Labor law experts say the outcome of this case, which will be judged in a hearing starting January 25 in Hartford, Conn., could have significant implications for employment and privacy laws. Kreisberg said it is possible that the two parties may settle before the January hearing; but if Souza wins, she may be reinstated, receive back pay, and American Medical Response would have to revise its employee online guidelines.

"Employers should look at their policies and see if they need to revise their positions," said Cynthia Sass, who has a private plaintiffs employment law firm in Tampa and is co-chair for the technology and section of the labor and employment section of the American Bar Association. "The NLRB applies to most employers."

Ron Meisburg, former general counsel for the labor relations board, said the board needs to allow employers more leeway in their social media policies. Meisburg, currently a partner in the labor and employment law department of Proskauer law firm in Washington D.C., said a board rule already makes it unlawful for employers to ban employees from making false statements.

"I think that may come as a surprise to a lot of employers," said Meisburg. "That's an area the board should revisit as well. It's obviously wrong to make false statements and I think employers should have more leeway to ban those."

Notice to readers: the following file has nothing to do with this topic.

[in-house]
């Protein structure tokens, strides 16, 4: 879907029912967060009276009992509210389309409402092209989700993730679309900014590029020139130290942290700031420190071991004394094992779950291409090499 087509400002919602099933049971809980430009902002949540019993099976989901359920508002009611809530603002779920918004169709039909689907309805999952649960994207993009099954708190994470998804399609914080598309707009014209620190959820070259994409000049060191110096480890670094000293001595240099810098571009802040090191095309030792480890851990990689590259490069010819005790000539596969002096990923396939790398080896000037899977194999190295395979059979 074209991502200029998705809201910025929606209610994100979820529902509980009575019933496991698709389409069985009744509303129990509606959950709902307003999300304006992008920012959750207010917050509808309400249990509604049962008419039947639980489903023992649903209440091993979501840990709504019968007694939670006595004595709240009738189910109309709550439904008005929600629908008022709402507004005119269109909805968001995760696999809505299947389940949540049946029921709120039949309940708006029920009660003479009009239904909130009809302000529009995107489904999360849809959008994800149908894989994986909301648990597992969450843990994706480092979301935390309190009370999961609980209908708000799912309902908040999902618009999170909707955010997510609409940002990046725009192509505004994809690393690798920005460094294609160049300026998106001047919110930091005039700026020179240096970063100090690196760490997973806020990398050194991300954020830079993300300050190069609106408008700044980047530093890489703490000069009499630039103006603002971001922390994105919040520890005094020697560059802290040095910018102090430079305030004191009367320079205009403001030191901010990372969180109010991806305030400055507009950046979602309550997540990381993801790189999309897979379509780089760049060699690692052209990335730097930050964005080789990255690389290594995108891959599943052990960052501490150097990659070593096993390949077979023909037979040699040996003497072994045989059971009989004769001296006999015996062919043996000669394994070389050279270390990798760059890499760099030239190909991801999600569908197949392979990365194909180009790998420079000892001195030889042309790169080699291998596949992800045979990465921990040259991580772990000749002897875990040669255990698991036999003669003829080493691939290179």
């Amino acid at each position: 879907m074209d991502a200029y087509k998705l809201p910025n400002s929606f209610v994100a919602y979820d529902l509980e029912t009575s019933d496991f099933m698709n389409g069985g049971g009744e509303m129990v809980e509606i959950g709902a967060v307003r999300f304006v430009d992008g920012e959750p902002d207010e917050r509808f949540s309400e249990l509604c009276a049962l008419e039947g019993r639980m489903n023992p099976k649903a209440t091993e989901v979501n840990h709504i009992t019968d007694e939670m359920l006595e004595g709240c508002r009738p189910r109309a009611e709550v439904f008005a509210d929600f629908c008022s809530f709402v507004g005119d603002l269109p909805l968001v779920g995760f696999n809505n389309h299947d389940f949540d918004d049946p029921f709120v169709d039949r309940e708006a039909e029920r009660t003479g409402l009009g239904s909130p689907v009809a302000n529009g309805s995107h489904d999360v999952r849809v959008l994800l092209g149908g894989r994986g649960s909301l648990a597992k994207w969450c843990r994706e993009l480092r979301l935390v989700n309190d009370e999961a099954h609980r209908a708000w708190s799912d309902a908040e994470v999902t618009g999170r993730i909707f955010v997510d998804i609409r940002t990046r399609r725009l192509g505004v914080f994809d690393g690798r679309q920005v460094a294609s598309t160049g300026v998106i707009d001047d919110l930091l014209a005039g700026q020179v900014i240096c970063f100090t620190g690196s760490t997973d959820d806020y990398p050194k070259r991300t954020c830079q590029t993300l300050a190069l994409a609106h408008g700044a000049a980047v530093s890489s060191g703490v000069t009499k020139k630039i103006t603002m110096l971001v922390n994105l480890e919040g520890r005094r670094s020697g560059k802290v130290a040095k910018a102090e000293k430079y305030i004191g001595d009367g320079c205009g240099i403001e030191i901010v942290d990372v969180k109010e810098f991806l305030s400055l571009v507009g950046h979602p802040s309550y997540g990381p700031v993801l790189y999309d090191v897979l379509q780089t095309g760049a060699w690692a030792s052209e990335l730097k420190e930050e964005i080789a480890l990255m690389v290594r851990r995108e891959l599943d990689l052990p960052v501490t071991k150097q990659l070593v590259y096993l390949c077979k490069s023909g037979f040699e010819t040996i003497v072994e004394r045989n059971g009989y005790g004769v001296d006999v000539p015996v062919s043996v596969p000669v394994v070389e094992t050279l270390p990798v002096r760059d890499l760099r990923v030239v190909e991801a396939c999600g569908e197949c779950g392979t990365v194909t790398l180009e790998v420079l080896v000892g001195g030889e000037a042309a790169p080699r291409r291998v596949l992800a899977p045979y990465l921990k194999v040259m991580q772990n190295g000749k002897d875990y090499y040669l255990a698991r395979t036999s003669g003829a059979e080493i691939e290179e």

While this may be the first time employers are under scrutiny for their online policies, employees are already acquainted with a constant stream of headlines about firings over content on Facebook and other social media.

June Talvitie-Siple, a supervisor of a high school math and science program in Cohasset, Mass., was asked to resign in August over her Facebook comments calling students "germ bags" and parents "snobby" and "arrogant."

Talvitie-Siple told ABCNews.com she thought her comments were only visible to her friends and didn't realize that her Facebook settings had permitted the parents who contacted the school superintendent to read them.

"She did what was probably the most appropriate thing to do," Talvitie-Siple said of the superintendent's actions. While Talvitie-Siple may have learned her lesson, Sass cautions employees to do more than just check their Facebook settings.

"In some situations, employers have been successful at making courts force employees reveal to what it on their personal websites," said Sass. "Even if you have privacy settings, honestly, you shouldn't be putting anything on a website you don't want employers to see."

Sass described a sexual harassment case this year in the southern district of Indiana in which a court forced an employee who had brought the suit to reveal her social media site for evidence.

Lafe Solomon, acting general counsel for the National Labor Relations board, said that he may recommend to the board a policy regarding social media and labor law.

"The biggest challenge of this is that it's an area that probably changes exponentially every month and year," said Solomon. "I'm not sure we could see all possibilities of where this is going."